comfortable

mimi2

Senior Member
vietnam vietnamese
Hi,
-Do you think we should offer Mr. Jones a drink?
-No. He looks comfortable.
Could you tell me if “comfortable” was used correctly?
I think it should be “He doesn’t look thirsty”.
Please tell me why “comfortable” is the most appropriate word in this case?
Thanks.
 
  • nzfauna

    Senior Member
    New Zealand, English
    Perhaps by drink, they mean an alcoholic drink (in order to calm his nerves)? In this case, comfortable would mean that he does not look upset/anxious/stressed...
     

    Joelline

    Senior Member
    American English
    Hi Mimi,

    In AE, the word "comfortable" in this context would suggest that you mean "He looks fine just as he is" (he doesn't appear to need or want anything to drink).
     

    sdgraham

    Senior Member
    USA English
    Hi,
    -Do you think we should offer Mr. Jones a drink?
    -No. He looks comfortable.
    Could you tell me if “comfortable” was used correctly?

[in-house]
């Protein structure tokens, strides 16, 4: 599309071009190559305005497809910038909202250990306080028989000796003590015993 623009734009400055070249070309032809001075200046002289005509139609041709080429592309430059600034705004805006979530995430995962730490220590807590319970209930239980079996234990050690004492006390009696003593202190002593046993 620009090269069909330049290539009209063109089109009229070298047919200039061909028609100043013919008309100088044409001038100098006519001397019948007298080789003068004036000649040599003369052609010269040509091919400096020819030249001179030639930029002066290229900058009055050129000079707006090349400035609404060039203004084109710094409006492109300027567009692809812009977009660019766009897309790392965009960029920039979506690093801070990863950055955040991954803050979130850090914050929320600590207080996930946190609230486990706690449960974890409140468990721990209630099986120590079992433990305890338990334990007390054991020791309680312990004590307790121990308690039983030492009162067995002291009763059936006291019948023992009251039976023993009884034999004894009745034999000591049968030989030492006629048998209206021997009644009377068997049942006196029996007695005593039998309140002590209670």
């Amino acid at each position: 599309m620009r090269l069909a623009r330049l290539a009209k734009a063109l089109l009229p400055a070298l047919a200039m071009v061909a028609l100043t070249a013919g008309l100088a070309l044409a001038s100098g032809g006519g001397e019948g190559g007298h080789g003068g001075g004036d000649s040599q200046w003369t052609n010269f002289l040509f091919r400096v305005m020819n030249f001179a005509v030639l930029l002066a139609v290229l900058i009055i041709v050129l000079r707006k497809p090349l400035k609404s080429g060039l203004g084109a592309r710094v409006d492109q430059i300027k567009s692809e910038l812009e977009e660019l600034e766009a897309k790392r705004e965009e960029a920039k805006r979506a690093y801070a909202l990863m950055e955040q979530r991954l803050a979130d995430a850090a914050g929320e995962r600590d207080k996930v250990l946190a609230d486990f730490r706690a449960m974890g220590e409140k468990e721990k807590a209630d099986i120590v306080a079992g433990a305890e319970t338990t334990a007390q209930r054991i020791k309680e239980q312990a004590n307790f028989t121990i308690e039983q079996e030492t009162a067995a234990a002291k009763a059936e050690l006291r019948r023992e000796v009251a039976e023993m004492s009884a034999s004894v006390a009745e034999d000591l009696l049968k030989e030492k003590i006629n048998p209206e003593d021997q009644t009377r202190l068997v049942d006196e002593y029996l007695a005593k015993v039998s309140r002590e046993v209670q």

I think it should be “He doesn’t look thirsty”.
    Please tell me why “comfortable” is the most appropriate word in this case?
    Thanks.
    Logically, I don't know how outward appearance can reveal whether a person would like something to drink.
     

    mimi2

    Senior Member
    vietnam vietnamese
    Thank you, nzfauna, Joelline for your explanation. I am also interested in sdgraham's remark. :)
     

    suzi br

    Senior Member
    English / England
    Maybe it is the act of offerering rather than the drink that leads to the response.

    I'm thinking that offering a drink requires the person to sit up and drink it, maybe he's a patient or a client resting and "comfortable" and not in need of disturbance?
     

    sdgraham

    Senior Member
    USA English
    Maybe it is the act of offerering rather than the drink that leads to the response.

    I'm thinking that offering a drink requires the person to sit up and drink it, maybe he's a patient or a client resting and "comfortable" and not in need of disturbance?
    Good point.

    In this case, I don't think "thirsty" enters into it.

    I would say something like "No, let's not disturb him."
     
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